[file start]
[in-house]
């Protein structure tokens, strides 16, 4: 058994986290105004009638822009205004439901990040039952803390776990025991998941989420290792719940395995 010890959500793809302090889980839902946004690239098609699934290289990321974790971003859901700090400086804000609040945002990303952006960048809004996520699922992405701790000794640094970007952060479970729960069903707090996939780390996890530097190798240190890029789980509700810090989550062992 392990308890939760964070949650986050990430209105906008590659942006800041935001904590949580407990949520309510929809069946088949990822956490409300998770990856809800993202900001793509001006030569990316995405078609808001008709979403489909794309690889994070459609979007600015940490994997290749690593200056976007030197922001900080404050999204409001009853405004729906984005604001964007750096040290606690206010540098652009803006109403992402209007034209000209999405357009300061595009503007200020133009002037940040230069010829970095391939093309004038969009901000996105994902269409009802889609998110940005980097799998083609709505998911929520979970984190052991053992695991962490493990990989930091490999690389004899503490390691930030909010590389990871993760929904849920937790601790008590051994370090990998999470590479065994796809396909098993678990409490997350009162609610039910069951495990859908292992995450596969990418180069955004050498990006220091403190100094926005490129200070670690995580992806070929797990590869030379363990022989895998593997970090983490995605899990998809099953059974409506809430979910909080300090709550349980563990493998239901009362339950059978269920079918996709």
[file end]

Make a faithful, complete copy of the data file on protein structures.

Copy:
[in-house]
């Protein structure tokens, strides 16, 4: 058994986290105004009638822009205004439901990040039952803390776990025991998941989420290792719940395995 010890959500793809302090889980839902946004690239098609699934290289990321974790971003859901700090400086804000609040945002990303952006960048809004996520699922992405701790000794640094970007952060479970729960069903707090996939780390996890530097190798240190890029789980509700810090989550062992 392990308890939760964070949650986050990430209105906008590659942006800041935001904590949580407990949520309510929809069946088949990822956490409300998770990856809800993202900001793509001006030569990316995405078609808001008709979403489909794309690889994070459609979007600015940490994997290749690593200056976007030197922001900080404050999204409001009853405004729906984005604001964007750096040290606690206010540098652009803006109403992402209007034209000209999405357009300061595009503007200020133009002037940040230069010829970095391939093309004038969009901000996105994902269409009802889609998110940005980097799998083609709505998911929520979970984190052991053992695991962490493990990989930091490999690389004899503490390691930030909010590389990871993760929904849920937790601790008590051994370090990998999470590479065994796809396909098993678990409490997350009162609610039910069951495990859908292992995450596969990418180069955004050498990006220091403190100094926005490129200070670690995580992806070929797990590869030379363990022989895998593997970090983490995605899990998809099953059974409506809430979910909080300090709550349980563990493998239901009362339950059978269920079918996709």